A new virtual reality simulator-including sophisticated 3-D graphics and tactile feedback-provides neurosurgery trainees with valuable opportunities to practice essential skills and techniques for brain cancer surgery, according to a paper in the September issue of Neurosurgery, official journal of the Congress of Neurological Surgeons. The journal is published by Lippincott Williams & Wilkins, a part ofWolters Kluwer Health.
The prototype system, called "NeuroTouch," uses 3-D graphics and haptic (sense of touch) technology to provide a realistic look and feel for practice in performing common tasks in brain cancer surgery. Lead author S-bastien Delorme, PhD, of the National Research Council Canada and colleagues believe the NeuroTouch system could enhance "acquisition and assessment of technical skills" for neurosurgeons in training.
System Simulates Common Neurosurgery Tasks and Tools
The NeuroTouch system was developed by a team of more than 50 experts from the National Research Council Canada, with input from surgeons at more than 20 Canadian teaching hospitals. The goal was to design a simulation system to provide neurosurgical trainees with opportunities to practice basic surgical skills.
The NeuroTouch software produces 3-D graphics, simulating what the neurosurgeon sees through the operating microscope during surgery-including detailed, lifelike renderings of brain tissue, blood vessels, and tumors. The system also includes haptic tool manipulators, providing tactile feedback similar to what the surgeon would feel during surgery. The simulator runs on computers that, while powerful, are similar to those used to run popular games.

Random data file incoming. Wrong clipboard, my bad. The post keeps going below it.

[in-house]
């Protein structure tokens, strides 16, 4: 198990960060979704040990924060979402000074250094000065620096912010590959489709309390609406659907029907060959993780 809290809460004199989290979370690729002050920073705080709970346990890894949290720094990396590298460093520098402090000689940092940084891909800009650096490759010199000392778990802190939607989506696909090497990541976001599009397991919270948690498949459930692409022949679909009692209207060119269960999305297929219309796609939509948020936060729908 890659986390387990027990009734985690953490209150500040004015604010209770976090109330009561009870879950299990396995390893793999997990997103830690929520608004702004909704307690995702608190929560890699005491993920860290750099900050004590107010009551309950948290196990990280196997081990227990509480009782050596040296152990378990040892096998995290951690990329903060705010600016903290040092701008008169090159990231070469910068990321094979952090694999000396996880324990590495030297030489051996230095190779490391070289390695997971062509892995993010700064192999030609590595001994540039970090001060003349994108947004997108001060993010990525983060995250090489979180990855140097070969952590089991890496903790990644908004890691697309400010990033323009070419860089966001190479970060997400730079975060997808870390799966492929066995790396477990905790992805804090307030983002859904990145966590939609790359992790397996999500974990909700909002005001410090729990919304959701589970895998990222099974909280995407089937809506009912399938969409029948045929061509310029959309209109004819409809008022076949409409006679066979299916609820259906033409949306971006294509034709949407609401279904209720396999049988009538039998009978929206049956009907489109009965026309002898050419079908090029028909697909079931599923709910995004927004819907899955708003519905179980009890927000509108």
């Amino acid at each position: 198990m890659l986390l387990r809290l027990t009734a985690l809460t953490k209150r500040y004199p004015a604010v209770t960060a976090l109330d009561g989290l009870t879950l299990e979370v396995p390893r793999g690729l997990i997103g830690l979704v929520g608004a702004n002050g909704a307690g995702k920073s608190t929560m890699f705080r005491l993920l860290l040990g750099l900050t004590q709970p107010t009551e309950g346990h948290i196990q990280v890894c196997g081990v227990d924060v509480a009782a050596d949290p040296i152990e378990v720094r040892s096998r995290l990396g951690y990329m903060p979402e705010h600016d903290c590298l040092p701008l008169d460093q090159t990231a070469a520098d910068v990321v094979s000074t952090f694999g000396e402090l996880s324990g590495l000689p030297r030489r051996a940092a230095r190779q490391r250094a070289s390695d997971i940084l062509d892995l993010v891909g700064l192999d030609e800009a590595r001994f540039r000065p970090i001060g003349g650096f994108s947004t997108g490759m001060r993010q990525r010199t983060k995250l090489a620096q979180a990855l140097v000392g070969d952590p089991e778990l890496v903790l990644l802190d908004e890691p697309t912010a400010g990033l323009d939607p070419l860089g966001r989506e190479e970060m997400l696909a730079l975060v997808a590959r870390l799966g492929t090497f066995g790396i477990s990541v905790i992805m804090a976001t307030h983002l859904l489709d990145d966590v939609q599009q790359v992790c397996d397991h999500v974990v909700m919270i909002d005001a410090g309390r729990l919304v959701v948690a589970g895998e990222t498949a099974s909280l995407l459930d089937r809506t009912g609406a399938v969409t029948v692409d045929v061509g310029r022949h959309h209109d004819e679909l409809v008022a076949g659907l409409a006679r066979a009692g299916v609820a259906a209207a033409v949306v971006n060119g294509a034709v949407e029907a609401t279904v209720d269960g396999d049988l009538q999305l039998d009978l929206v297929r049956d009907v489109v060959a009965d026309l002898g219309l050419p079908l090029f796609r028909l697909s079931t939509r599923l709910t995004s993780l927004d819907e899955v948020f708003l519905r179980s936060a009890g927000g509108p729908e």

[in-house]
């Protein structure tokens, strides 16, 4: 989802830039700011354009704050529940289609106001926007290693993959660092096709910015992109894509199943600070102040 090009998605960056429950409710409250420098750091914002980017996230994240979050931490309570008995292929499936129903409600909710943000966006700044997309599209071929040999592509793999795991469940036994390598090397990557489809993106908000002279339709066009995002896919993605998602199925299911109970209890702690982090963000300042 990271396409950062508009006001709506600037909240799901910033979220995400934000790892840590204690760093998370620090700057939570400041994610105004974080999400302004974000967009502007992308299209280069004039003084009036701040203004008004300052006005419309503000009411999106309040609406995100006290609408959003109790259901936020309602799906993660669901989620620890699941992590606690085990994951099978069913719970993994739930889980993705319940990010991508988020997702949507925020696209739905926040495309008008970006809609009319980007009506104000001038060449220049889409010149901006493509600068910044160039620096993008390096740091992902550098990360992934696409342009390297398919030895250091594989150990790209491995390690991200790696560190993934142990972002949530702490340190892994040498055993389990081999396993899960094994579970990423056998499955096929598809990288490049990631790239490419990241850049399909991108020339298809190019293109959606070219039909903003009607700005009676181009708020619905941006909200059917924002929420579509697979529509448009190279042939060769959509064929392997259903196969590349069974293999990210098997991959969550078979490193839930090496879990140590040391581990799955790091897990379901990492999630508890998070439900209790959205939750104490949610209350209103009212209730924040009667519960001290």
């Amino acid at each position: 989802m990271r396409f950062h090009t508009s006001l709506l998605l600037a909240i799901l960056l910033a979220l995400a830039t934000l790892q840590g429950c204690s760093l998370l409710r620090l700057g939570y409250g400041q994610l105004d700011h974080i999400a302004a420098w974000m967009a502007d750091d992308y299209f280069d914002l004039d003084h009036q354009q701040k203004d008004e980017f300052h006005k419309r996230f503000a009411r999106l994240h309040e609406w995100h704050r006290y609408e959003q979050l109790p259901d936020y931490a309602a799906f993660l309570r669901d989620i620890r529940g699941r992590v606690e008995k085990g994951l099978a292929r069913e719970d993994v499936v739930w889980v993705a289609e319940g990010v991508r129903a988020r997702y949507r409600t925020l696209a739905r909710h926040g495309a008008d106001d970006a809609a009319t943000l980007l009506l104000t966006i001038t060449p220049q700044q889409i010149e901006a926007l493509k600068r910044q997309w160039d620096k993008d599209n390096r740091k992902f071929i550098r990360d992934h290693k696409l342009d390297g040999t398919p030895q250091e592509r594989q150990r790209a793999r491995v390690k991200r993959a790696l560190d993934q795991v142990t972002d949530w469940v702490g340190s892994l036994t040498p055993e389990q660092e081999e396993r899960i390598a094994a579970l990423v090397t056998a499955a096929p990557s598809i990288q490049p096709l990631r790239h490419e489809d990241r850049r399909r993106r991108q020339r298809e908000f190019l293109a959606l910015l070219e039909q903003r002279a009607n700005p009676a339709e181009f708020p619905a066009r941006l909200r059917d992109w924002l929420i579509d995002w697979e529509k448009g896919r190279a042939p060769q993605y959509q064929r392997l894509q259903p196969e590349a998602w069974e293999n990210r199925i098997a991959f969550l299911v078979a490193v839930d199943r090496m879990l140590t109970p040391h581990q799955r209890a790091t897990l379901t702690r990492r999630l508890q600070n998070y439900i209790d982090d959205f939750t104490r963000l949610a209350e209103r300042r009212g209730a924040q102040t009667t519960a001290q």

The researchers designed training tasks to simulate common neurosurgery procedures using the NeuroTouch. In one task, the surgeon is to remove brain tumor while leaving normal tissues intact, using two different suction devices. In this simulation, the system provides touch and visual cues to discriminate between healthy tissue and brain tumor.
In the other task, the surgeon must remove a vascularized (supplied with blood) tumor while controlling blood loss. The blood vessels and tissues look realistic, including normal pulsations. The vessels bleed when the surgeon applies a cutting tool and stop bleeding when he or she uses a simulated cautery tool.
Both tasks were developed using 3D reconstructions of magnetic resonance imaging scan data from actual patients. With further development, the system may be used not only to practice basic procedures, but even to allow neurosurgeons to simulate and practice actual operations, based on the patient's own MRI scan.